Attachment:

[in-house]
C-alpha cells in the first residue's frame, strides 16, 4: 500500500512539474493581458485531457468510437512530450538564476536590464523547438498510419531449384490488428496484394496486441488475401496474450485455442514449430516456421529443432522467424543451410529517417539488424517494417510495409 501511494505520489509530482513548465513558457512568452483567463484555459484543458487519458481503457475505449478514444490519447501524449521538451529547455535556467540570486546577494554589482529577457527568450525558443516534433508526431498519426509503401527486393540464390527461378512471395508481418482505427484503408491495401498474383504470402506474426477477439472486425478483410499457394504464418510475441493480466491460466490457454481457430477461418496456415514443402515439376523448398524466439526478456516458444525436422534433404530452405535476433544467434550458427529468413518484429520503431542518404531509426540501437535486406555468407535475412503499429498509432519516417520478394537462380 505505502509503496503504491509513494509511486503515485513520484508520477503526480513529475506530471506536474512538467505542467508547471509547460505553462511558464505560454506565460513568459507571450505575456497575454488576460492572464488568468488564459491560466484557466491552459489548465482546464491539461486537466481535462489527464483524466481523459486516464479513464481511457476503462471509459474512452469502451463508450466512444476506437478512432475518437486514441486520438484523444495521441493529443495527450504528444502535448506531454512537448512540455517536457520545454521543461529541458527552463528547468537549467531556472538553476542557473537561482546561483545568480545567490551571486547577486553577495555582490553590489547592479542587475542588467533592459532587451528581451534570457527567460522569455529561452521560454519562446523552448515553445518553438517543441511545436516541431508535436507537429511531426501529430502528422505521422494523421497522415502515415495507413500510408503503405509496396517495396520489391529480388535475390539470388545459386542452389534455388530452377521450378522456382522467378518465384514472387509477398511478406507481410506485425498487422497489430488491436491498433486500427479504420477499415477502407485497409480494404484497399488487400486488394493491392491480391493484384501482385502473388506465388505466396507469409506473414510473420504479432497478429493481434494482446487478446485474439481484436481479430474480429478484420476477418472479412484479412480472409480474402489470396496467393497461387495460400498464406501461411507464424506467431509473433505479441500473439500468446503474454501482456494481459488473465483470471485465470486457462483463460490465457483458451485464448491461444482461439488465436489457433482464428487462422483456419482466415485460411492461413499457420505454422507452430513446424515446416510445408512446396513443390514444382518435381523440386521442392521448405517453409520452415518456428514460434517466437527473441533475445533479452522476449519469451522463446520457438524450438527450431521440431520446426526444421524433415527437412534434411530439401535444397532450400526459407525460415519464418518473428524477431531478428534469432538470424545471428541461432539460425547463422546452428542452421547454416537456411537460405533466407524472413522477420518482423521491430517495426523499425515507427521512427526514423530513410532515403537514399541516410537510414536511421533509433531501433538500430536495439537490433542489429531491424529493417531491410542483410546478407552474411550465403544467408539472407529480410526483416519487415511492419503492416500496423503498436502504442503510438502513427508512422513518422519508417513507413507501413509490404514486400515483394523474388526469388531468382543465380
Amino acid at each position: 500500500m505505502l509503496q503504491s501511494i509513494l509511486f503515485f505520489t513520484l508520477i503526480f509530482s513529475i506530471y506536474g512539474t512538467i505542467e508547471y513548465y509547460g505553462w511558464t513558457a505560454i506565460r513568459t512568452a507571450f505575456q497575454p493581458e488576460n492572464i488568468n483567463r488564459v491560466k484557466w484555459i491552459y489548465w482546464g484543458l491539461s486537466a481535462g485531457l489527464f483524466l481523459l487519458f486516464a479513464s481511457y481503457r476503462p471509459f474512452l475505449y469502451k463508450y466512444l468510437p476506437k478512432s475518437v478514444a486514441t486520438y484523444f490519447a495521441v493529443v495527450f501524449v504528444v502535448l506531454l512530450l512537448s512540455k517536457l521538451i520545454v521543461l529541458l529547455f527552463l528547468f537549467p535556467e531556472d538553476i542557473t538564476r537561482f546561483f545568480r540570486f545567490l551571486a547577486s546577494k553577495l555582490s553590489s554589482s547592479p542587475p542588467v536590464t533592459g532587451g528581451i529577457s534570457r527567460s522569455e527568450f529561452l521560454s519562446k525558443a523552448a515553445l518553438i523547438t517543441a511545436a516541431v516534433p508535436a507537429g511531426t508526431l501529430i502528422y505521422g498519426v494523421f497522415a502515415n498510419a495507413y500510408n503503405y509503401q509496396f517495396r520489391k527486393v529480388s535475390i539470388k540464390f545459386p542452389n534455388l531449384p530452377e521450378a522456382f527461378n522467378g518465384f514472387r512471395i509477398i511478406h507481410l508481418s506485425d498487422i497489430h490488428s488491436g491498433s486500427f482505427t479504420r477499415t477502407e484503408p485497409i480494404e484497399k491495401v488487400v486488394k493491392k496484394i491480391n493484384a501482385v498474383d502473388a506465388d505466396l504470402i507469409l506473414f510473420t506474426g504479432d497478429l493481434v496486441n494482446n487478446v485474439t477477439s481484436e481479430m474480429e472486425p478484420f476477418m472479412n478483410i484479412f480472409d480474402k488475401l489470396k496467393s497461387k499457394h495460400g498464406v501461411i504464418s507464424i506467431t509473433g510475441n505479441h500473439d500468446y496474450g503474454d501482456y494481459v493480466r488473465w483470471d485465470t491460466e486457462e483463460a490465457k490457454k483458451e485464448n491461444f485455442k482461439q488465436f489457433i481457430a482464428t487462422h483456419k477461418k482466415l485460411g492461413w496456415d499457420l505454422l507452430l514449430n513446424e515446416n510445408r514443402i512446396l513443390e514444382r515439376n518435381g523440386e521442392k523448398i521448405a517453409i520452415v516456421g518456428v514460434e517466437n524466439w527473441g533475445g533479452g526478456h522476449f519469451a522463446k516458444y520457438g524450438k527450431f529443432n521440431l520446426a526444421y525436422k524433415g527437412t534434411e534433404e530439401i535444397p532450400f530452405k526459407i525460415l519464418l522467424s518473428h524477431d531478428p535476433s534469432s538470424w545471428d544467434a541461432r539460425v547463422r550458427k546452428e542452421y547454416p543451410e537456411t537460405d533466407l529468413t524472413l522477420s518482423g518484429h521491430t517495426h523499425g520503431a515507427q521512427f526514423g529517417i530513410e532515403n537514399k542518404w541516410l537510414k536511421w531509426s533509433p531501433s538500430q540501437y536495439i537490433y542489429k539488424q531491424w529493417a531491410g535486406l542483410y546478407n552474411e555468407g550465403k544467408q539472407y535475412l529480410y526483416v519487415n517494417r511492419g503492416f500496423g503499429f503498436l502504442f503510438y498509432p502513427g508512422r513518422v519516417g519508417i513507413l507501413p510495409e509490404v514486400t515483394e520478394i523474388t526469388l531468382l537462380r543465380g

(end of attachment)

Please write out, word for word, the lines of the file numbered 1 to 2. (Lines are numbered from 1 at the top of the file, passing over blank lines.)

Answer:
[in-house]
C-alpha cells in the first residue's frame, strides 16, 4: 500500500512539474493581458485531457468510437512530450538564476536590464523547438498510419531449384490488428496484394496486441488475401496474450485455442514449430516456421529443432522467424543451410529517417539488424517494417510495409 501511494505520489509530482513548465513558457512568452483567463484555459484543458487519458481503457475505449478514444490519447501524449521538451529547455535556467540570486546577494554589482529577457527568450525558443516534433508526431498519426509503401527486393540464390527461378512471395508481418482505427484503408491495401498474383504470402506474426477477439472486425478483410499457394504464418510475441493480466491460466490457454481457430477461418496456415514443402515439376523448398524466439526478456516458444525436422534433404530452405535476433544467434550458427529468413518484429520503431542518404531509426540501437535486406555468407535475412503499429498509432519516417520478394537462380 505505502509503496503504491509513494509511486503515485513520484508520477503526480513529475506530471506536474512538467505542467508547471509547460505553462511558464505560454506565460513568459507571450505575456497575454488576460492572464488568468488564459491560466484557466491552459489548465482546464491539461486537466481535462489527464483524466481523459486516464479513464481511457476503462471509459474512452469502451463508450466512444476506437478512432475518437486514441486520438484523444495521441493529443495527450504528444502535448506531454512537448512540455517536457520545454521543461529541458527552463528547468537549467531556472538553476542557473537561482546561483545568480545567490551571486547577486553577495555582490553590489547592479542587475542588467533592459532587451528581451534570457527567460522569455529561452521560454519562446523552448515553445518553438517543441511545436516541431508535436507537429511531426501529430502528422505521422494523421497522415502515415495507413500510408503503405509496396517495396520489391529480388535475390539470388545459386542452389534455388530452377521450378522456382522467378518465384514472387509477398511478406507481410506485425498487422497489430488491436491498433486500427479504420477499415477502407485497409480494404484497399488487400486488394493491392491480391493484384501482385502473388506465388505466396507469409506473414510473420504479432497478429493481434494482446487478446485474439481484436481479430474480429478484420476477418472479412484479412480472409480474402489470396496467393497461387495460400498464406501461411507464424506467431509473433505479441500473439500468446503474454501482456494481459488473465483470471485465470486457462483463460490465457483458451485464448491461444482461439488465436489457433482464428487462422483456419482466415485460411492461413499457420505454422507452430513446424515446416510445408512446396513443390514444382518435381523440386521442392521448405517453409520452415518456428514460434517466437527473441533475445533479452522476449519469451522463446520457438524450438527450431521440431520446426526444421524433415527437412534434411530439401535444397532450400526459407525460415519464418518473428524477431531478428534469432538470424545471428541461432539460425547463422546452428542452421547454416537456411537460405533466407524472413522477420518482423521491430517495426523499425515507427521512427526514423530513410532515403537514399541516410537510414536511421533509433531501433538500430536495439537490433542489429531491424529493417531491410542483410546478407552474411550465403544467408539472407529480410526483416519487415511492419503492416500496423503498436502504442503510438502513427508512422513518422519508417513507413507501413509490404514486400515483394523474388526469388531468382543465380